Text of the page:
- Despite strong community bonds and engaged leaders, many isolated coal-dependent communities struggle with limited planning and fiscal capacity and face a complicated and disjointed transition challenge beset with barriers.
- An experienced group of community leaders, academics, and public policy experts met to share knowledge and suggest solutions for coal communities in transition. They agreed that community success lay in building wealth over time and strengthening community capacity.
- Eleven fiscal policy solutions can begin to address local vulnerabilities and dismantle exogenous barriers.
- A Transition Revenue and Investment (TRI) strategy provides a framework for identifying solutions to help communities allay the economic impacts of coal mine and coal plant closures, build wealth, and invest for the future.
The U.S. energy sector is transitioning away from the use of coal in power generation. Coal burned for power generation has declined by nearly 40% due to the closure of dozens of coal-fired power plants since 2010.
When coal mining and power generation operations cut back or retire, states and communities feel the pinch—especially when they have depended on coal-related tax and royalty revenues for many years to pay for roads and bridges, schools, fire departments, and other government services. Sixty-six U.S. counties will experience the partial or full closure of a coal mine or power plant in the coming decade.
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Headwaters Economics hosted a Coal Transition Solutions Forum in 2018 to develop fiscal policy solutions that could begin to unwind dependence on coal for revenue and build wealth and capacity in vulnerable communities. Forum participants wrestled with two questions over two days:
- How do states and communities replace tax and royalty revenue lost when coal facilities retire?
- How can communities most vulnerable to economic and fiscal impacts of closures build wealth and invest for a future without coal?
Eleven fiscal solutions were identified. Solutions are summarized below and analyzed in detail in the full report. Solutions were organized into revenue, investment, and assessment/planning solutions—the three components of a Transition Revenue and Investment (TRI) Strategy.
Solutions for Communities Transitioning Away from Coal
Revenue solutions identify specific fiscal strategies or policies that may replace lost coal revenue for general government and that dedicate revenue for transition. Revenue solutions include:
- Reallocate coal revenue to transition needs and priorities;
- Broaden the tax base to replace lost coal revenue;
- Ensure resource taxes address transition needs and priorities;
- Fund effective federal grant and loan programs for coal communities;
- Secure one-time transition payments from facility owners; and
- Increase local fiscal autonomy, including allowing for local savings authority.
Investment solutions identify fiscal strategies that link revenue with strategies that bolster community economic resilience and the capacity of local institutions. These solutions focus on enhancing competitive advantages and capturing, keeping, and circulating investment capital within the community while expanding opportunities and choices for workers and their families. Investment solutions include:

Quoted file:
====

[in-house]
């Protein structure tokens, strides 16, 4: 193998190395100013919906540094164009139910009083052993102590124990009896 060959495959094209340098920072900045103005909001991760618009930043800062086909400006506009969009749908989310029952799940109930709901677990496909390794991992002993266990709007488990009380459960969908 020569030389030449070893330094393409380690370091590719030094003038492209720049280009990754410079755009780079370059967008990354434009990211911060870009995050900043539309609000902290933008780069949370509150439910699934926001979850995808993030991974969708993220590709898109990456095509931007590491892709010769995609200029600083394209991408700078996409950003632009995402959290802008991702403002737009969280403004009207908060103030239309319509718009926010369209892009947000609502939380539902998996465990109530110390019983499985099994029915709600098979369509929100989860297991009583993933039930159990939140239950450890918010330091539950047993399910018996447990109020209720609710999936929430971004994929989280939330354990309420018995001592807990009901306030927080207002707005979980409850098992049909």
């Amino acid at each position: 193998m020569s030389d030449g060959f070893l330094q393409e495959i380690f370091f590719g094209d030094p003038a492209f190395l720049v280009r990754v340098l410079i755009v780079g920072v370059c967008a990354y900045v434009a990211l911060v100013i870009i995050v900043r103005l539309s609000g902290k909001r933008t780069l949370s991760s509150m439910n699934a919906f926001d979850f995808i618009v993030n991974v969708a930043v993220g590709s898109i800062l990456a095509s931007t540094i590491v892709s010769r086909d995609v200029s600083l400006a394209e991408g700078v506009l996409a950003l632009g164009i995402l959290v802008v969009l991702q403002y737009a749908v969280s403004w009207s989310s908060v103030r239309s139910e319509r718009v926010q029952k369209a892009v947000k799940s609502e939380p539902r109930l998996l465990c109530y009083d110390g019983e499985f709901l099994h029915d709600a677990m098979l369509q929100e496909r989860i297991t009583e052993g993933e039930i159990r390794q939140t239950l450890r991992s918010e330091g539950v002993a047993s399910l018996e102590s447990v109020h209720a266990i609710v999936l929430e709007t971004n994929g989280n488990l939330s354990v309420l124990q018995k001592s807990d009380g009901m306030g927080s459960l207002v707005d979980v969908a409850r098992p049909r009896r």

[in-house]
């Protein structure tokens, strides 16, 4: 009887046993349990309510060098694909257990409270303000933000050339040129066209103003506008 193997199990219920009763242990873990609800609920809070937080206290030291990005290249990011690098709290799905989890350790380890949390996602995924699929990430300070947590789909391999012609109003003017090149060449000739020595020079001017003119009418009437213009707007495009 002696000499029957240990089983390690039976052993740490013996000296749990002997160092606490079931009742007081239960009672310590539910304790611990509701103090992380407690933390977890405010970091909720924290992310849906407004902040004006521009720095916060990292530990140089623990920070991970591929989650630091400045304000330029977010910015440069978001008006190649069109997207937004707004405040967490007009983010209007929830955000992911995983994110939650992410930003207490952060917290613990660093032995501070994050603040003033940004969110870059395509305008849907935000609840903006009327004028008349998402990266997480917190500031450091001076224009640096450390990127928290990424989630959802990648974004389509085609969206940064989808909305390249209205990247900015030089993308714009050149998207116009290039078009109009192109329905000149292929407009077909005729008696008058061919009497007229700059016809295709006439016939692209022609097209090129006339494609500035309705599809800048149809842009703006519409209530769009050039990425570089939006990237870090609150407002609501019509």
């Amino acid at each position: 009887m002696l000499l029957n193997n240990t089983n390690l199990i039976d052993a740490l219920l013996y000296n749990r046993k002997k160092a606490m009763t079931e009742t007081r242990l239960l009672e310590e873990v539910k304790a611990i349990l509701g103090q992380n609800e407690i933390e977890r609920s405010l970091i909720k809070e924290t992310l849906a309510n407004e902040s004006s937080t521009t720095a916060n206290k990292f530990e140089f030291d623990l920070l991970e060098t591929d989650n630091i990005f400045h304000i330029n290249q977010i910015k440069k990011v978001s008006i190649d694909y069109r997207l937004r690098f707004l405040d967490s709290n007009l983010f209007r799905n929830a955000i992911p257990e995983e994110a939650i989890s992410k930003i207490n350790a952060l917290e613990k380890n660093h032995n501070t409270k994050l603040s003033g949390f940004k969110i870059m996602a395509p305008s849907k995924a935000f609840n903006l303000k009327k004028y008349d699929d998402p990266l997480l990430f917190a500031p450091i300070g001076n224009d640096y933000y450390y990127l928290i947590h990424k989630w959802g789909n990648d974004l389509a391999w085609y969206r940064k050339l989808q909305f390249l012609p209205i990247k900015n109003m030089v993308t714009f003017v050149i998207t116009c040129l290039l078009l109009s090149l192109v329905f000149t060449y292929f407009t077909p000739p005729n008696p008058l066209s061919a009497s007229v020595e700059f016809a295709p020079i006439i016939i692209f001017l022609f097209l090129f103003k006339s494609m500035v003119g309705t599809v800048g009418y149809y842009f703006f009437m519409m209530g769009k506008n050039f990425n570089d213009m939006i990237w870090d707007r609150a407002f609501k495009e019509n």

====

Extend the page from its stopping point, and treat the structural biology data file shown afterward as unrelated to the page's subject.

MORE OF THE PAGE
- Invest in local institutional capacity;
- Invest in workforce and entrepreneurs;
- Secure investment capital for transition communities and businesses.
Assessment and planning solutions encourage communities to assess their level of dependence and exposure to fiscal risks when coal revenue declines or ends – before revenue declines or ends. Communities understand fiscal policy tools and barriers. Assessment and Planning solutions include:
- Require and support transition planning in resource-dependent communities.
- Establish and support regional authorities and teams to lead transition planning.
The most effective fiscal policies for communities facing transition are those that enable places to build wealth over time and strengthen community capacity.
Building wealth can be accomplished through effective taxation of resource activities, autonomy for local governments to establish permanent savings, and ensuring resource revenue is linked to long-term strategies to build resilience and capacity rather than funding tax breaks and annual operations that lead to dependence.
Equally important, fiscal policies must allow communities to realize benefits from activities other than resource extraction such as recreation, restoration, and diversified services.
What is “fiscal transition”?
Transition, from a fiscal perspective, means communities have successfully replaced coal revenue and can fund local services, infrastructure, and institutions with stable and diverse sources—that is, coal revenue is not replaced with politically uncertain appropriations or by dependence on a new volatile sector.
Funds also are available to pay for lifecycle coal development costs including development impacts, facility closure, reclamation and workforce and community transition costs (including workforce retraining and/or relocation). Reserves are on hand to contribute to unanticipated transition costs.
Finally, communities have resources to invest throughout the duration of coal activity in assets that continue to generate wealth after coal revenue declines and to increase resilience and capacity of local institutions. Resilient local institutions help these communities adapt to change.